Graham Clark
Aug 16, 2017 rated it it was amazing  ·  review of another edition
This is an inspiring, depressing and hopeful book. It's easy to read the first part as a slightly naive dip into the concept of determinism, but this is used as an effective framing for the rest of the topics. Martinez provides some signposts for how to change the world, whilst emphasising empathy and compassion.

The main problem with this book is the dust jacket, which is plastered with quotes from those who edge towards the lunatic fringe - Susan Sarandon, Paul Mason, Russell Brand. Fortunatel
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Mark James
May 06, 2017 rated it it was amazing
This is a remarkable achievement, comprehensive enough to cover philosophy, politics, media, environment, society and a host of other topics that converge on a single, critically important thesis.

Martinez's prose is clear and unencumbered, and his ideas are all well-supported with statistics, research citations and expert testimony.

It was a true joy to read this.
Peter
Jun 09, 2017 rated it it was amazing  ·  review of another edition
Fantastic. Clearly lays out the problems facing the world and the people, corporations, and governments that are constricting our freedoms. While there is much in this book that will outrage the reader, the author does conclude the latter part of the book with a clear sense of compassion, and presents some very doable positive ways to increase our freedoms.
Mark Chilcott
Sep 05, 2017 rated it it was amazing
Shelves: 2017
My opinion is that this book explains the powerful forces at work in our society to keep us powerless so the rich can profit. The ideology of the liberal party is reflected in this book (again my opinion). Capitalism and pure greed are horrible, and have led us to self-destruction.
A compelling book for change and points to how we can make change happen.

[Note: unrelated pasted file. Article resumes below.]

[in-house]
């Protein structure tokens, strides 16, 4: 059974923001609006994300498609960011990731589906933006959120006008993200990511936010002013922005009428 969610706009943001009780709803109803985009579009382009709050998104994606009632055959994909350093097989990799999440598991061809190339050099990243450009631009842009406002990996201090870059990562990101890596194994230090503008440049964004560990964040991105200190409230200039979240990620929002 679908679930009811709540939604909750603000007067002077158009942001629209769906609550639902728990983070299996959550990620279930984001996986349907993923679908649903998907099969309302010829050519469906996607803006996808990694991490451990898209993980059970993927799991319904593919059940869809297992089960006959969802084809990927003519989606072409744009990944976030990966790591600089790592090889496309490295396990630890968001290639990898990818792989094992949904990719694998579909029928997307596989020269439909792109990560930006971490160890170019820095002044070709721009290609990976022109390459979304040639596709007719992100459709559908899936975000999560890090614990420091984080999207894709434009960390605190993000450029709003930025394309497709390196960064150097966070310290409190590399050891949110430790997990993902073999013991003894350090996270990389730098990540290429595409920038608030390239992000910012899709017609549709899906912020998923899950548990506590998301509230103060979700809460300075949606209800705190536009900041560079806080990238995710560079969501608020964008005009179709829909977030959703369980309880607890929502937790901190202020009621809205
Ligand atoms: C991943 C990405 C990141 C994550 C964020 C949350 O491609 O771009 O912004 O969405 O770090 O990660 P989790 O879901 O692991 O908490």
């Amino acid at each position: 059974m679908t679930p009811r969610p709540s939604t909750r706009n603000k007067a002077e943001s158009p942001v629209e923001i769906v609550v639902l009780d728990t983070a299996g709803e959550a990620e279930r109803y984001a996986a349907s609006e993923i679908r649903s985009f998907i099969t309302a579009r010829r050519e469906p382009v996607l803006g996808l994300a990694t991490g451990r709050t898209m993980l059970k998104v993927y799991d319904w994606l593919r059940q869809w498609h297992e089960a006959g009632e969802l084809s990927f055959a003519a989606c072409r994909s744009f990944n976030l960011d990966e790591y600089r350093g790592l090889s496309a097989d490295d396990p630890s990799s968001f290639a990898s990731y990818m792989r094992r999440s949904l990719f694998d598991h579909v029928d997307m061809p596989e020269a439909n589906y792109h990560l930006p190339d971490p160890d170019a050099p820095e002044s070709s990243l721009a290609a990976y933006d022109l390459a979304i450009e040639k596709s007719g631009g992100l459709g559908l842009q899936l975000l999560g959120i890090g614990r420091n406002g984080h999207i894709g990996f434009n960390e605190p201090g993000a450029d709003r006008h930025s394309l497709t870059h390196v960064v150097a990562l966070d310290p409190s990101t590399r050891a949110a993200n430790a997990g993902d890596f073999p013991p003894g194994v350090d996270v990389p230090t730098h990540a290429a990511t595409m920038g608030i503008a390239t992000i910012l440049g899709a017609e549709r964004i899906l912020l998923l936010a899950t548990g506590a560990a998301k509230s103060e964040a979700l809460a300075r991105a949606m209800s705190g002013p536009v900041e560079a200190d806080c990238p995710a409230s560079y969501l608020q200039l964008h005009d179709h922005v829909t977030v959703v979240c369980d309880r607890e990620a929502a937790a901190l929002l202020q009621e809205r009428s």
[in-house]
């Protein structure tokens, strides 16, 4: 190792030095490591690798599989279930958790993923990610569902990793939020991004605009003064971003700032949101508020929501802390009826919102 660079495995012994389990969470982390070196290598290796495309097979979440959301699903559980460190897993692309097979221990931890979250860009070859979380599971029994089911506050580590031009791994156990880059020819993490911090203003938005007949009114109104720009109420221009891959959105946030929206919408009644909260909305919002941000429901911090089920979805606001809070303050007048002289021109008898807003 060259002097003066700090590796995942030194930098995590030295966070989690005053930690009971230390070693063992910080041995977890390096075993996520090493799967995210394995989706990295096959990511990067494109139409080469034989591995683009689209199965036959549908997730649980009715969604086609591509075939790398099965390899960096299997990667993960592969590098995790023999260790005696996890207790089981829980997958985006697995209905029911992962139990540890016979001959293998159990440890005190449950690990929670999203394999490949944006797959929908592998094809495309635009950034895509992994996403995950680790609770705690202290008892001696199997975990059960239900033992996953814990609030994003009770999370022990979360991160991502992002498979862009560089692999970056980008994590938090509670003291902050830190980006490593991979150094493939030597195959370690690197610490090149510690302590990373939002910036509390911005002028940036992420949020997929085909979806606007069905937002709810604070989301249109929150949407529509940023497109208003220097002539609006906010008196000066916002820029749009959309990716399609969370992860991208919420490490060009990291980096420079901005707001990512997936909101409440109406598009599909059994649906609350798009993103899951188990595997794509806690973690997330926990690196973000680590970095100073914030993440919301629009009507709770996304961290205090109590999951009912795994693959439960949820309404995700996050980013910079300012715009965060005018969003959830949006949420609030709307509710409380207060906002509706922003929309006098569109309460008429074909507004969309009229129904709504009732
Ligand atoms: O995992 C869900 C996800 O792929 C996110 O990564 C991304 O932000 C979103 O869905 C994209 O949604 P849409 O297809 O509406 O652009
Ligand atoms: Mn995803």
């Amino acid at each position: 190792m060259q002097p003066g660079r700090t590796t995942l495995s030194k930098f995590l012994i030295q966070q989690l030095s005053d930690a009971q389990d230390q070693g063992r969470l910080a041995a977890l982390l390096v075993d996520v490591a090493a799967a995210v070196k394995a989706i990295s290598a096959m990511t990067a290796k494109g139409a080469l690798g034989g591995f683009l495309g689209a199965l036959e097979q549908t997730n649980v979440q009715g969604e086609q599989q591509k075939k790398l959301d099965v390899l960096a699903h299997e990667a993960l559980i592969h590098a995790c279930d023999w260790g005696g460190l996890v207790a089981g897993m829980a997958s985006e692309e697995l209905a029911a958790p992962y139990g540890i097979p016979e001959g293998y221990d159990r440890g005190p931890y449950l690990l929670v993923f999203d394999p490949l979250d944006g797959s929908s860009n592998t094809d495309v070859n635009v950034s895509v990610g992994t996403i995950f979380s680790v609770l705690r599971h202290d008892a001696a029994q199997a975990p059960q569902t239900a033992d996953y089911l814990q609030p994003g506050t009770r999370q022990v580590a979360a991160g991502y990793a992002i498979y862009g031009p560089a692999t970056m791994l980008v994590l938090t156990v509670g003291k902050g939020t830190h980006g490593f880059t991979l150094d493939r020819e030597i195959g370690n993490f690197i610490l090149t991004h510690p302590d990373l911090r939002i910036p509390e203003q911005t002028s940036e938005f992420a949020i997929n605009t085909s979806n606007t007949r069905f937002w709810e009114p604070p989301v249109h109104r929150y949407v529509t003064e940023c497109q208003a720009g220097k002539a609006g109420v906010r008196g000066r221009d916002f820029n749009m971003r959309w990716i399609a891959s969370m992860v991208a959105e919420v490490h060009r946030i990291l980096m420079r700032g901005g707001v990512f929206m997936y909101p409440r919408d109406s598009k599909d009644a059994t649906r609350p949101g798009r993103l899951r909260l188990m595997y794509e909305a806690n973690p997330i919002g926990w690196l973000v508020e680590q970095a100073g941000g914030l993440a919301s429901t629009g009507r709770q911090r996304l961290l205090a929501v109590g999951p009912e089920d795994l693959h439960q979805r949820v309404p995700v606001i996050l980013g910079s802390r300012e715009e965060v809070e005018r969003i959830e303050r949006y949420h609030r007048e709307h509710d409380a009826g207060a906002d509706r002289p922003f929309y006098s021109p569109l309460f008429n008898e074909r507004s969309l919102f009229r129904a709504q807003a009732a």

Ian Durham
I think the premise of this book is correct but I found his argument to be weak. I also found the book, in general, to be a bit scattershot. Nevertheless, my copy is now dog-eared because there are a lot of good nuggets buried within it. So, I would say it is worth a read, but that it should be supplemented by other sources.
Laurie Allee
Jun 21, 2017 rated it it was amazing
I've rarely been as deeply moved by a book as I was by this brilliant philosophical manifesto. This is a blueprint for a joyous egalitarian future, and a vision for true progressive thinkers worldwide to reach for and build. I can't recommend this book highly enough. It will radicalize you.
Jeff Stern
Jul 19, 2017 rated it really liked it  ·  review of another edition
This book took me forever to read. The pages are dense and intimidating, but also the material itself is tough to stomach. Martinez's viewpoints, while they often fly in the face of modern economics and capitalism, is (sadly) not actually that radical. The hardest part is implementation.
Bichara Sahely
Dec 21, 2017 rated it it was amazing  ·  review of another edition
Inspiring! A MUST READ!

A manifesto for humanity's upliftment from the clutches of despair, disenchantment and illusion to pave the way for a new cultural reaffirmation and transformation.
Clinquant
Apr 11, 2018 rated it really liked it
Perfect delivery of the first part (pointing out all that needs to be changed), I was in complete agreement and the examples listed are great.
Unfortunately falls down on the solutions, they seem a bit un-developed.
Perhaps I was hoping for a better chance of making a change.
Edit: actually, read this book to get your emotions up, then expand into other books for explorations of solutions: eg. Small is Beautiful, Ernst Schumacher
Kim Willis
Jul 02, 2017 rated it really liked it
Nothing new, but nicely brought together.
Richard Hurst
Jul 08, 2017 rated it it was amazing
Stunning book. Incredibly well researched. Makes you think!